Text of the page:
Apple Music is a very good music streaming app, but it does lag slightly behind its competitors when it comes to music discovery. Now, however, Apple has added a new feature called ‘Discovery Station’, and it aims to help you find more tracks that you might like. We’ve given it a spin — here’s our first thoughts on the new feature.
A new way to find tunes
Discovery Station acts as a way for you to find new music that you might like, linked to the music that you already have in your library. That means if you listen to a lot of Lana Del Rey, you’ll get more music that sounds like Lana Del Rey. Have a lot of Metallica in your library? Then it will show you loads of thrash metal, so that you can find all the angry, cathartic loudness you need.
The new station is found under the Listen Now section of the Apple Music app, within the Top Picks segment. In essence, it’s a constantly updating playlist that populates itself with loads of music so that you can just pop on and have a listen to. AppleInsider first noted that the new feature pulls inspiration from your library, as well as music that you’ve liked previously — although also seems to avoid putting music from your existing library in the list.
Wouldn’t be much of a discovery tool if it put music you already listen to in there now, would it?
Apple Music Discover Station: iMore’s take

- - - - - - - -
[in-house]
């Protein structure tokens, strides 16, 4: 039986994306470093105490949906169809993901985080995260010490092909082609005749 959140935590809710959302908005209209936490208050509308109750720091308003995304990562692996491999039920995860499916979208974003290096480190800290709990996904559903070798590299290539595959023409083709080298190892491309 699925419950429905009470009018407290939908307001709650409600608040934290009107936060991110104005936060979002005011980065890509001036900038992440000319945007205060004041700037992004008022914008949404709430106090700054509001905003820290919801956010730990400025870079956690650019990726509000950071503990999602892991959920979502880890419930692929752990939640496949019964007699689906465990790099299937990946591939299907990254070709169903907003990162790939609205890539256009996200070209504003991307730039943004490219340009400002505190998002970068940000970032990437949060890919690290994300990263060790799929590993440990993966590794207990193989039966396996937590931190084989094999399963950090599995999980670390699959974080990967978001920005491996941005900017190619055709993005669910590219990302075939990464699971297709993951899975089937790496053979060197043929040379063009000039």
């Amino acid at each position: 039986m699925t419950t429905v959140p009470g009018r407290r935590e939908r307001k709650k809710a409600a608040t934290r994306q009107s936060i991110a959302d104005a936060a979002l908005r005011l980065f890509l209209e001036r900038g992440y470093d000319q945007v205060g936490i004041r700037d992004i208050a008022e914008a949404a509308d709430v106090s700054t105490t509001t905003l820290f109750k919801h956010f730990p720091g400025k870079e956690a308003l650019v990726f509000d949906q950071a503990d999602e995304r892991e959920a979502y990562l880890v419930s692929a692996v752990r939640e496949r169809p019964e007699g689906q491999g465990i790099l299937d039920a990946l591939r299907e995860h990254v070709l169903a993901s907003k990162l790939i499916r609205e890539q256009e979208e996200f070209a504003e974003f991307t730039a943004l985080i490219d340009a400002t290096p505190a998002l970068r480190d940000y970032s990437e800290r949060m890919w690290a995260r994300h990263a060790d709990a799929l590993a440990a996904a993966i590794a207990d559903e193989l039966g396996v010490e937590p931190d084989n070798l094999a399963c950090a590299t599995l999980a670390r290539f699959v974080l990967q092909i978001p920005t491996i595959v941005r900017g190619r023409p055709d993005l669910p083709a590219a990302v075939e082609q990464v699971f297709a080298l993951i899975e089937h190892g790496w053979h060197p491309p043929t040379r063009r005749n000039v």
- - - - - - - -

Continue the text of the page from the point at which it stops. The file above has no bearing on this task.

Apple Music is a very curated service, with playlists and play-next queues populated by real people, and not fuelled by an AI DJ such as services like Spotify. That means that it’s a little more restricted in the breadth of what it usually suggests to you, but it also means that you’re less likely to skip tracks as they play — someone who likes the same music as you has made the list after all, and that human connection usually means you’re more likely to enjoy the music as well.
Despite our best guesses, Apple does not say how this new Discover Station is curated, although it seems unlikely that there’s someone at Apple curating lists for every single user of the platform. It’s likely some kind of algorithm is behind it, although there is no confirmation from the platform as to how it actually works.
But from a brief play with it, the feature is a super solid way of finding new tunes in. My music taste, for example, is about as eclectic as it comes — in one breath shifting from Norwegian Black Metal to crispy 50s jazz recordings and contemporary pop acts. The Discover Station, in my experience, did a great job of finding music like that in my library, showing me tracks from artists I knew, but also artists I’d never heard of before. The play queue seems to be generated on a track-by-track basis, so you only know the next single track rather than what the next few tracks are going to be.
Technically, Spotify does still do a similar sort of curation slightly better; there is an up-next queue that shows you the next couple of tracks that will be coming up, and the interface remains slightly cleaner. This is, however, a welcome addition to a constantly improving music app.